Scarcely have we been introduced to Alice (Cécile de France), trader at a Russian bank in Monaco, than she’s doing something unconscionable to the Spanish stock market. My brain checked out at the word “derivatives”, but her casual-verging-on-sadistic manner is enough to convince you that Alice is a wizard in her field, so it’s not surprising when a Russian plutocrat called Rotovski (Tim Roth) decides he wants her to work for him. Unknown to Alice, a Russian spy called Moïse (Jean Dujardin) has been ordered to keep tabs on her by his boss at the FSB, successors to the KGB, as a way of getting to Rotovski. But of course, Rotovski is not the sort of man you want to cross.

And that’s really all you need to know about the plot, except that it’s complicated, and doesn’t bother to spell everything out for you, so you’re left constantly trying to catch up and join up the dots, which I always like in a thriller because it hoodwinks me into thinking it’s smarter than I am, even when it isn’t. This is the sort of drama in which everybody seems to have a secret identity or a hidden agenda, the CIA are involved (hello there, Wendell Pierce!) and Alice and Moïse end up going to bed together – you can gather that much from the trailer.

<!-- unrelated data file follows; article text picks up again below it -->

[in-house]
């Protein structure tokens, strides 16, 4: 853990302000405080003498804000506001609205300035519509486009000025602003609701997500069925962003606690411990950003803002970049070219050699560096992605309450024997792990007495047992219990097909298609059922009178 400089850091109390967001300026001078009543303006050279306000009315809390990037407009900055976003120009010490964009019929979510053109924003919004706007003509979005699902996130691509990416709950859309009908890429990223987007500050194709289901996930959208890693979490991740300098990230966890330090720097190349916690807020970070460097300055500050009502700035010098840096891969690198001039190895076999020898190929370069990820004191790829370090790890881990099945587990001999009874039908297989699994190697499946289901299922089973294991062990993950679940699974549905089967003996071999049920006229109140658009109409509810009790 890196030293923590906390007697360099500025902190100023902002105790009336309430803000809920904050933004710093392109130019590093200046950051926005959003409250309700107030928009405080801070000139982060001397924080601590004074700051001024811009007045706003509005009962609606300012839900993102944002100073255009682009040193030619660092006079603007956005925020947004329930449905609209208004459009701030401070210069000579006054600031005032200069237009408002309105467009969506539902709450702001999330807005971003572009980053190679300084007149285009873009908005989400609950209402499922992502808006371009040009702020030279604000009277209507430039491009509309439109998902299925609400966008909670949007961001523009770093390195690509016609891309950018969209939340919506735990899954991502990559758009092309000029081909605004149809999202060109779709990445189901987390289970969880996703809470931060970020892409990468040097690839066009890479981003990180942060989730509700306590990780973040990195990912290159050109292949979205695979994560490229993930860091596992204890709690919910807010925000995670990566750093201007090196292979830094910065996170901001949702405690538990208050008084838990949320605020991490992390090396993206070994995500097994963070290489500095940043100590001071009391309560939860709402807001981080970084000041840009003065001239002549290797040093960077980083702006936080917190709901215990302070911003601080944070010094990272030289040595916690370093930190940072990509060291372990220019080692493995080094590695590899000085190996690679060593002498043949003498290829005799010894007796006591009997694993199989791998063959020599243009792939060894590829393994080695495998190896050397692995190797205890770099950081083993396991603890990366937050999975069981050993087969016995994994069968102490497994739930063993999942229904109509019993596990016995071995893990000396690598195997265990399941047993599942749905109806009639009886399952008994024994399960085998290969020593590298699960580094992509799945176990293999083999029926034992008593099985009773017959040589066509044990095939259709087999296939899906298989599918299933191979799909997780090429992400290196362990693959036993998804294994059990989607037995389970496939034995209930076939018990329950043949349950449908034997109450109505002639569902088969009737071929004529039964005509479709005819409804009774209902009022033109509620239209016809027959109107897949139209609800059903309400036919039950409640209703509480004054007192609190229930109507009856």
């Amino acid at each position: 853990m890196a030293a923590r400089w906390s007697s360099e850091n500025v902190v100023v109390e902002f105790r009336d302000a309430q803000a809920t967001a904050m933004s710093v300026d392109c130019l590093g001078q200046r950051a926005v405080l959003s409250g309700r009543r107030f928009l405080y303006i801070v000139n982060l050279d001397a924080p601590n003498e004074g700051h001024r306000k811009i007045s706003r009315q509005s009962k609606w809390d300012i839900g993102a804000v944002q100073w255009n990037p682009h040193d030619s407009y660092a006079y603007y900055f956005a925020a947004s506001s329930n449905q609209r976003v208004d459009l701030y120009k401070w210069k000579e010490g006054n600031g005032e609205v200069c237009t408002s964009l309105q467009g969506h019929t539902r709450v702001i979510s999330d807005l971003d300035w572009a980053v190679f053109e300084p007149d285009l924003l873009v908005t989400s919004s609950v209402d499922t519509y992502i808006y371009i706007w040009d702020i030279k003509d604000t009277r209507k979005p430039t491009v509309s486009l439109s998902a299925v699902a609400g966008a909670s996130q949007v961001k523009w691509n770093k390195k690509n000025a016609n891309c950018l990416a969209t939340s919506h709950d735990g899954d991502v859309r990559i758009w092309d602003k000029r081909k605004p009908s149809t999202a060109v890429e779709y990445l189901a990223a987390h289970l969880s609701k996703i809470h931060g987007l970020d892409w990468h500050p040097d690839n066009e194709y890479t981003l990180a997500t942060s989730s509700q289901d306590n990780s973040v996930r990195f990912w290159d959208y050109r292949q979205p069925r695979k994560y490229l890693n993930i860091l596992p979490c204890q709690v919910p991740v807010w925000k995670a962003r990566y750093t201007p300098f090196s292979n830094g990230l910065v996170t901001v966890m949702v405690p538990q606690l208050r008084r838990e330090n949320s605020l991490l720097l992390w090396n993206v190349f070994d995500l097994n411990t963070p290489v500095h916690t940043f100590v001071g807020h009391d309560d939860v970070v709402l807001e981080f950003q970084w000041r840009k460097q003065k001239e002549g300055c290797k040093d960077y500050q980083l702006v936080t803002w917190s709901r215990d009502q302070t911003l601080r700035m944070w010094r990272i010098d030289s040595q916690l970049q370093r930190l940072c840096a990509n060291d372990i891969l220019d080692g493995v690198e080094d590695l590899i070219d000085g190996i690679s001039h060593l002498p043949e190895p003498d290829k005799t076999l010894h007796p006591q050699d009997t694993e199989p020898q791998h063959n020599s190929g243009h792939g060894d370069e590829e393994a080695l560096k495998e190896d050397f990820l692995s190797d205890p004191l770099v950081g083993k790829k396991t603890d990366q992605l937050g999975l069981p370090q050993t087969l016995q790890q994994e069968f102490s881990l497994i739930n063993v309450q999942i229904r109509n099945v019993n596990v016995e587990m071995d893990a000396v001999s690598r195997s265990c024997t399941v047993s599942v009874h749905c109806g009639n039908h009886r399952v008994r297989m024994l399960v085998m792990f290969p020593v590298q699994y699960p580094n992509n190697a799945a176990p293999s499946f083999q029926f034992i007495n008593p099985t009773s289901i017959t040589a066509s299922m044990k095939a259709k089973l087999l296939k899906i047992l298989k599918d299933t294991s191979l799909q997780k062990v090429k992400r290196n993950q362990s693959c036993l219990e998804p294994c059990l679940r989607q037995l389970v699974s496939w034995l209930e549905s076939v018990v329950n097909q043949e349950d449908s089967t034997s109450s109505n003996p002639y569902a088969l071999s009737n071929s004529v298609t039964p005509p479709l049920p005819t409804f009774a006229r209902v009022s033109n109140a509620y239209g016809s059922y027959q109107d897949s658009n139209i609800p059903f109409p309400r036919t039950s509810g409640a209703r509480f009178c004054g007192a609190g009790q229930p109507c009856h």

mobius-723339l-imagineDujardin’s Frenchness is justified by a throwaway line of exposition (just as Jean-Claude Van Damme’s accent was always explained in his English language films by his characters having been brought up by French nuns, or uncles in the Bayou) while Roth’s perfect English also gets an explanation. The dialogue is in French, English and Russian, and to begin with, I was a little confused by Dujardin, Belgian actress Émilie Dequenne and British actor Roth all playing Russians; I couldn’t begin to tell you how convincing their Russian was, or whether Dujardin and Dequenne were speaking French with Russian accents. But the babel of languages (I saw it with subtitles in French and Flemish and got confused about which language I was supposed to be reading at any given moment, which only added to the multilingual fun) seemed to play into the smoke and mirrors world of espionage.